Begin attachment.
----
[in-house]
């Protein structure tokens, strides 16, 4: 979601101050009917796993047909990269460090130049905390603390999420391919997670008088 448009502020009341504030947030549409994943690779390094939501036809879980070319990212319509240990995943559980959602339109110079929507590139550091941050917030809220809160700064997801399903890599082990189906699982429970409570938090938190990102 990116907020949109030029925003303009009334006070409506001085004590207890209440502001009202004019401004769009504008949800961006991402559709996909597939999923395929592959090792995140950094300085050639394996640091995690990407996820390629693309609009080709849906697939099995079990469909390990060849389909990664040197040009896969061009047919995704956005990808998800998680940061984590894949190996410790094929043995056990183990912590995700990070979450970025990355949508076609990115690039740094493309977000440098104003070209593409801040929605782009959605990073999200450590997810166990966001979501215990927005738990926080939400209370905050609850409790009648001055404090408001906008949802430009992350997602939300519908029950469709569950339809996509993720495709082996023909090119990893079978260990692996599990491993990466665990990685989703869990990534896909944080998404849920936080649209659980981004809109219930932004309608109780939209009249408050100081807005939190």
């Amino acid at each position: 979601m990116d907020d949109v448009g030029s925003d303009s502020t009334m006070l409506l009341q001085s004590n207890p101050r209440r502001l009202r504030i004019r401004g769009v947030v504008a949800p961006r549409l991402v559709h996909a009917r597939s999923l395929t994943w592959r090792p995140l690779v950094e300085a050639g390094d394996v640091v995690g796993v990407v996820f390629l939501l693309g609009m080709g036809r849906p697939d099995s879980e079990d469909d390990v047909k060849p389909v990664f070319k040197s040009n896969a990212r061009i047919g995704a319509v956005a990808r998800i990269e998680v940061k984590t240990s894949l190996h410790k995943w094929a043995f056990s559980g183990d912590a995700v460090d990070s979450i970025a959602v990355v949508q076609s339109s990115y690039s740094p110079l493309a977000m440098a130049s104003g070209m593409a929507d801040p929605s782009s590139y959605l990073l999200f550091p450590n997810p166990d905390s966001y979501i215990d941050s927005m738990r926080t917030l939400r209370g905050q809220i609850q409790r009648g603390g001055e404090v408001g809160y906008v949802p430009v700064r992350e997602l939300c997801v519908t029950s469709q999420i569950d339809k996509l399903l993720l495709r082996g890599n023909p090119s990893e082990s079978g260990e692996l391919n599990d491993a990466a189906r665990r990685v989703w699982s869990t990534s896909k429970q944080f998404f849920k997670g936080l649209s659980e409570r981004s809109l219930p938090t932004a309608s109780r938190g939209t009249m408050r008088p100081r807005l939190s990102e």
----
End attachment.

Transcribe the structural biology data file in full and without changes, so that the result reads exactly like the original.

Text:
[in-house]
């Protein structure tokens, strides 16, 4: 979601101050009917796993047909990269460090130049905390603390999420391919997670008088 448009502020009341504030947030549409994943690779390094939501036809879980070319990212319509240990995943559980959602339109110079929507590139550091941050917030809220809160700064997801399903890599082990189906699982429970409570938090938190990102 990116907020949109030029925003303009009334006070409506001085004590207890209440502001009202004019401004769009504008949800961006991402559709996909597939999923395929592959090792995140950094300085050639394996640091995690990407996820390629693309609009080709849906697939099995079990469909390990060849389909990664040197040009896969061009047919995704956005990808998800998680940061984590894949190996410790094929043995056990183990912590995700990070979450970025990355949508076609990115690039740094493309977000440098104003070209593409801040929605782009959605990073999200450590997810166990966001979501215990927005738990926080939400209370905050609850409790009648001055404090408001906008949802430009992350997602939300519908029950469709569950339809996509993720495709082996023909090119990893079978260990692996599990491993990466665990990685989703869990990534896909944080998404849920936080649209659980981004809109219930932004309608109780939209009249408050100081807005939190």
């Amino acid at each position: 979601m990116d907020d949109v448009g030029s925003d303009s502020t009334m006070l409506l009341q001085s004590n207890p101050r209440r502001l009202r504030i004019r401004g769009v947030v504008a949800p961006r549409l991402v559709h996909a009917r597939s999923l395929t994943w592959r090792p995140l690779v950094e300085a050639g390094d394996v640091v995690g796993v990407v996820f390629l939501l693309g609009m080709g036809r849906p697939d099995s879980e079990d469909d390990v047909k060849p389909v990664f070319k040197s040009n896969a990212r061009i047919g995704a319509v956005a990808r998800i990269e998680v940061k984590t240990s894949l190996h410790k995943w094929a043995f056990s559980g183990d912590a995700v460090d990070s979450i970025a959602v990355v949508q076609s339109s990115y690039s740094p110079l493309a977000m440098a130049s104003g070209m593409a929507d801040p929605s782009s590139y959605l990073l999200f550091p450590n997810p166990d905390s966001y979501i215990d941050s927005m738990r926080t917030l939400r209370g905050q809220i609850q409790r009648g603390g001055e404090v408001g809160y906008v949802p430009v700064r992350e997602l939300c997801v519908t029950s469709q999420i569950d339809k996509l399903l993720l495709r082996g890599n023909p090119s990893e082990s079978g260990e692996l391919n599990d491993a990466a189906r665990r990685v989703w699982s869990t990534s896909k429970q944080f998404f849920k997670g936080l649209s659980e409570r981004s809109l219930p938090t932004a309608s109780r938190g939209t009249m408050r008088p100081r807005l939190s990102e």